“Leaders become great not because of their power, but because of their ability to empower others.” — John Maxwell, bestselling author/speaker/leadership coach.
Often, I’m asked to share my secret for success. It is a humbling question — and one with many answers — but the most compelling and true response always circles back to the great people who work for and with me. I lead a team of well over 200, and to many of you, that may be a staggering number. To others, it might be a small number. No matter how big of a team you lead, however, there are some key points you must apply to be able to do so successfully.
My lessons in leadership draw from the classes and books I’ve read on the topic over the years, as well as profound personal experiences. These are just a few, but I hope you find them useful.
Recognize the power of words
I was in sixth grade, got into some trouble at school, a parent-teacher conference was scheduled, and I’ll never forget what my guidance counselor said: “Nicky, you’re a leader, not a follower.” I wasn’t sure if he was just trying to get me to stop hanging with — and leading — the wrong crowd or if he really saw something in me, but that line always stuck with me, and I hung on to it my entire life. Now, when I look back, I recognize what my counselor was really telling me: a person in power empowers followers with their words.
That’s why I make sure to use my words in a positive way to empower my employees, and when I introduce someone to someone else, I use the power of my words to edify them. There is no stronger way to build up someone than to personally praise them when given the chance. Coming from the leader, those words carry powerful and inspiring meaning.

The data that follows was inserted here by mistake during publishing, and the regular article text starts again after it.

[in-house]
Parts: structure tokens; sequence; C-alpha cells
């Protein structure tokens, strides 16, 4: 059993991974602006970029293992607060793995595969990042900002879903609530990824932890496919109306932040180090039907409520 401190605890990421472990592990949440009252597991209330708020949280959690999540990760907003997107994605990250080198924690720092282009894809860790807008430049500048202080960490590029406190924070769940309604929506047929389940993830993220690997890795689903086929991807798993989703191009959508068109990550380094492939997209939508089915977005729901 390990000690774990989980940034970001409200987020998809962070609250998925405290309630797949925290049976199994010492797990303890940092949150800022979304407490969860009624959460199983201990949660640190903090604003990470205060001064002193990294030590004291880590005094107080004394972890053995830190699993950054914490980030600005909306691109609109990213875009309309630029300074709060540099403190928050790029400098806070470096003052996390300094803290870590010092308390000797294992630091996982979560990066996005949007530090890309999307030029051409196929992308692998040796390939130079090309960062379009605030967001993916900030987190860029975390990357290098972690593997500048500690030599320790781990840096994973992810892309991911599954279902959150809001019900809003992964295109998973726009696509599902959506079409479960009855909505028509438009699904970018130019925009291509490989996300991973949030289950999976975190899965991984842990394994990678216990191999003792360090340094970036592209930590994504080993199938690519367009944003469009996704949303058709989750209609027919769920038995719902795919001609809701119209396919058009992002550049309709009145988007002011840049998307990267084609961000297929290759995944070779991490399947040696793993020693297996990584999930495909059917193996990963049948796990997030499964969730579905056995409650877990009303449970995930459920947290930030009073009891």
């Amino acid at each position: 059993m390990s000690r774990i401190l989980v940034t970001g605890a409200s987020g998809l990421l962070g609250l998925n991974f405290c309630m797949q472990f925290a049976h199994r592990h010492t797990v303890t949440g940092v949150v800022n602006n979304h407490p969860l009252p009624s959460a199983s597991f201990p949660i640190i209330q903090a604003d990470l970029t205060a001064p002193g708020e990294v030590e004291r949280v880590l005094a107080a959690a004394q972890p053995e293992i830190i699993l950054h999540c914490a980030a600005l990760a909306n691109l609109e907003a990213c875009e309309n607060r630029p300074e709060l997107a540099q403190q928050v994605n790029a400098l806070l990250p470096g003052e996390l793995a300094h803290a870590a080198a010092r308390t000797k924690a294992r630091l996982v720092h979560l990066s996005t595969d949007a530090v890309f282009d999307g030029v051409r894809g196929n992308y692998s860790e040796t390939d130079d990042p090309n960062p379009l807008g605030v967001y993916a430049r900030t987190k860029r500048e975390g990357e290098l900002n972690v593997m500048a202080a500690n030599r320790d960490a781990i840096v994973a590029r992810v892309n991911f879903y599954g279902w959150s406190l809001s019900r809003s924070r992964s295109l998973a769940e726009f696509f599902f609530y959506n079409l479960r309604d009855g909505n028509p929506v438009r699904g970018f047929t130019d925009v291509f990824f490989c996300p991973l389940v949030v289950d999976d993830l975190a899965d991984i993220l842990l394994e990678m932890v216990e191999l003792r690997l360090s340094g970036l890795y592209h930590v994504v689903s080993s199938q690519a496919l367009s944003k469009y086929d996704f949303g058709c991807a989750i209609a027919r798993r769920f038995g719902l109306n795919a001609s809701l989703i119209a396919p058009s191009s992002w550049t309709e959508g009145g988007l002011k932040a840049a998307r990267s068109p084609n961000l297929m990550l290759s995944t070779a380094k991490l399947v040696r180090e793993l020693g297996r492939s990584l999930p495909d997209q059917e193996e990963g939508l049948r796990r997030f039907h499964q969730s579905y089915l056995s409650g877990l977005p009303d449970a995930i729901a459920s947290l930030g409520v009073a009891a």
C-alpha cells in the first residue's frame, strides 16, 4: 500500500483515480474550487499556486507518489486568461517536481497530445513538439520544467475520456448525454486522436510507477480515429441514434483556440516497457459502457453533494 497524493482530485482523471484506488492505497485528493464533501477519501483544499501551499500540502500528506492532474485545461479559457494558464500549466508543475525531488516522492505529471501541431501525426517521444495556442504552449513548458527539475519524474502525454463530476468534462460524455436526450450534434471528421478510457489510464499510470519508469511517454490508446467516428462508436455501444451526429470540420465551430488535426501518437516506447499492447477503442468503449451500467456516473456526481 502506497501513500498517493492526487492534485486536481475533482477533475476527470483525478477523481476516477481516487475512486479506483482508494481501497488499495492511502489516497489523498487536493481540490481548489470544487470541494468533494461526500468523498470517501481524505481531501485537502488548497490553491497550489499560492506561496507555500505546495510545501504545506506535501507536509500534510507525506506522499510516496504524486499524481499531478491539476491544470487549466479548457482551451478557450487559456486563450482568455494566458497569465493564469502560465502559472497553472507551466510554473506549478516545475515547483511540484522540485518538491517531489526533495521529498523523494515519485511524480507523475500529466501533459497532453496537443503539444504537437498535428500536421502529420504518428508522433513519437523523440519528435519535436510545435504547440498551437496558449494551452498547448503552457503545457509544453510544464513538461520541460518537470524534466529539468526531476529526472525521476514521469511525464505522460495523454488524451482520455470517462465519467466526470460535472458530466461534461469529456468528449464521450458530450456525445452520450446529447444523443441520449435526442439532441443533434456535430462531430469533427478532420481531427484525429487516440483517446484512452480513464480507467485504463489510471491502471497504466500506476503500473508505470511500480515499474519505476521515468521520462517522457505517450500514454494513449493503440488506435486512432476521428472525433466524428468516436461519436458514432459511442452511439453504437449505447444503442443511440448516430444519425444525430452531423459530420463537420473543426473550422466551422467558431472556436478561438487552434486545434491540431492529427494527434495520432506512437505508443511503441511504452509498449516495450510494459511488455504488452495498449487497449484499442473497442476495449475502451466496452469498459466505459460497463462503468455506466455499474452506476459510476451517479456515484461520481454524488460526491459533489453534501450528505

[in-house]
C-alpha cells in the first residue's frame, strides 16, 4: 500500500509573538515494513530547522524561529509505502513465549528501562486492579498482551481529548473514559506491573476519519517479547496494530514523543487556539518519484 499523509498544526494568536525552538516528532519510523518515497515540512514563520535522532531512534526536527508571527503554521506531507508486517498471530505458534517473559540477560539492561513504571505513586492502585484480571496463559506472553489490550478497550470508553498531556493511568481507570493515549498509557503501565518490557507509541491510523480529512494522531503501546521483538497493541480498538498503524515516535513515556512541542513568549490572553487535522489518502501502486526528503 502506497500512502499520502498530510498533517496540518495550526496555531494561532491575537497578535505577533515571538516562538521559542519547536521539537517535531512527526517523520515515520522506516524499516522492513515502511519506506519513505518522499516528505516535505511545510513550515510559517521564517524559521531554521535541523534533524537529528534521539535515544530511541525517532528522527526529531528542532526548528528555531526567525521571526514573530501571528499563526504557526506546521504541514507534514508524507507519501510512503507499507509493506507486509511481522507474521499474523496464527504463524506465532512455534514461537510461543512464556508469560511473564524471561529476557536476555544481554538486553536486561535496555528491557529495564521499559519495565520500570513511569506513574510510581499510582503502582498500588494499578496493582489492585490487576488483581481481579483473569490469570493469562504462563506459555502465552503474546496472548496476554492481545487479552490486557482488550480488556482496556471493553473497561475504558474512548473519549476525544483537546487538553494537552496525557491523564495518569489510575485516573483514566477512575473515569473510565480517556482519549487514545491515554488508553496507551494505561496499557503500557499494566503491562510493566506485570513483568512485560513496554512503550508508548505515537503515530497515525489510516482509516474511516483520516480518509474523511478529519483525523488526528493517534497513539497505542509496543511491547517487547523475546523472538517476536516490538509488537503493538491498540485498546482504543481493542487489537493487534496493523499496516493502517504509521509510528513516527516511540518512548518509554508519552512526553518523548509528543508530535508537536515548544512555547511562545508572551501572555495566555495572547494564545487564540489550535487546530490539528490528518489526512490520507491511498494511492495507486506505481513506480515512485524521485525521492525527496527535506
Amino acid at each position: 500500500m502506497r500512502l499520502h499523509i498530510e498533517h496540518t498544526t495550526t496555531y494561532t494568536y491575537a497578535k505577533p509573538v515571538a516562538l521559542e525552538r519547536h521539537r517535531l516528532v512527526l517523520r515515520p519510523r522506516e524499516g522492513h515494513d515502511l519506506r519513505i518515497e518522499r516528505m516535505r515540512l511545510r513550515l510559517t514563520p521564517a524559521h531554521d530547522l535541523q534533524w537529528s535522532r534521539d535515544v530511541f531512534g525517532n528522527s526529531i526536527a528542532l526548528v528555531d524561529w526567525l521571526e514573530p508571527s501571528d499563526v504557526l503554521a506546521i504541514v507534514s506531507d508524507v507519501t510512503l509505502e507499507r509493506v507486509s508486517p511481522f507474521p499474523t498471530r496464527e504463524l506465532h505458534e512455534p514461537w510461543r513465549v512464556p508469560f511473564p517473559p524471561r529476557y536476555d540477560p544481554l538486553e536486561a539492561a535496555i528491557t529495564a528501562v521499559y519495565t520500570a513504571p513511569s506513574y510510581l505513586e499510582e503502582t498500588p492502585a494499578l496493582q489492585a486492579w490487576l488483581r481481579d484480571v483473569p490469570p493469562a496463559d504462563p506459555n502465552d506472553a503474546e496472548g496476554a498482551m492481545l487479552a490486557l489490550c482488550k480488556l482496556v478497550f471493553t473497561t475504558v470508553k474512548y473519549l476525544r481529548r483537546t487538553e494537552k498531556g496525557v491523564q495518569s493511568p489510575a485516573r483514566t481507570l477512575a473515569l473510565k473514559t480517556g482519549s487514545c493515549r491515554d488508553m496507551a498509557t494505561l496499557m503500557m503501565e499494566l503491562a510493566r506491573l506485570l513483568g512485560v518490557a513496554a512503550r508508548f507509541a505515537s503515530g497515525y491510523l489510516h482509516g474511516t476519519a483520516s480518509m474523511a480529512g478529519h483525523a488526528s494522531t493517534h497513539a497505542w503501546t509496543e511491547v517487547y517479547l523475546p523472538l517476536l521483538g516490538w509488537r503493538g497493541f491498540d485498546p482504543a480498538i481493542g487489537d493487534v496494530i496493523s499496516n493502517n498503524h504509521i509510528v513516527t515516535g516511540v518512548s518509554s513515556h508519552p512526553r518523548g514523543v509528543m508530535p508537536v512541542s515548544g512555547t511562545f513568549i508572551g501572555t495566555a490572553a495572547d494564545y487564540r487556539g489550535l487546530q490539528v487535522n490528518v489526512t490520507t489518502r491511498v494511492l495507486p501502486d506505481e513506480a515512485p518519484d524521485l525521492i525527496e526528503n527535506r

Standards apply to everyone — including you
Whether you like it or not, as a leader, you’re always in the spotlight. All eyes are on you at all moments, even if you’re tired, beat up or going through a personal crisis. People are watching to see what behaviors are accepted, and they’re watching to see what pace you set. They watch how you dress, what words you say and even how punctual you are. Therefore, you cannot hold your employees to strict standards and rules if you do not attune to them, as well.
Share the spotlight
There will be many ups and downs in your business. Great leaders know when to take the light off them and shine it on their team members in those high moments, just as they know to take the light and shine it on themselves in low moments. After all, we are trying to position everyone on our team to win — and a great leader does just that. They don’t just lead great teams; they build them. That’s what we will talk about in upcoming next installments.
NICK BOGACZ is the founder and president of Caliente Pizza & Draft House in Pittsburgh. Instagram: @caliente_pizza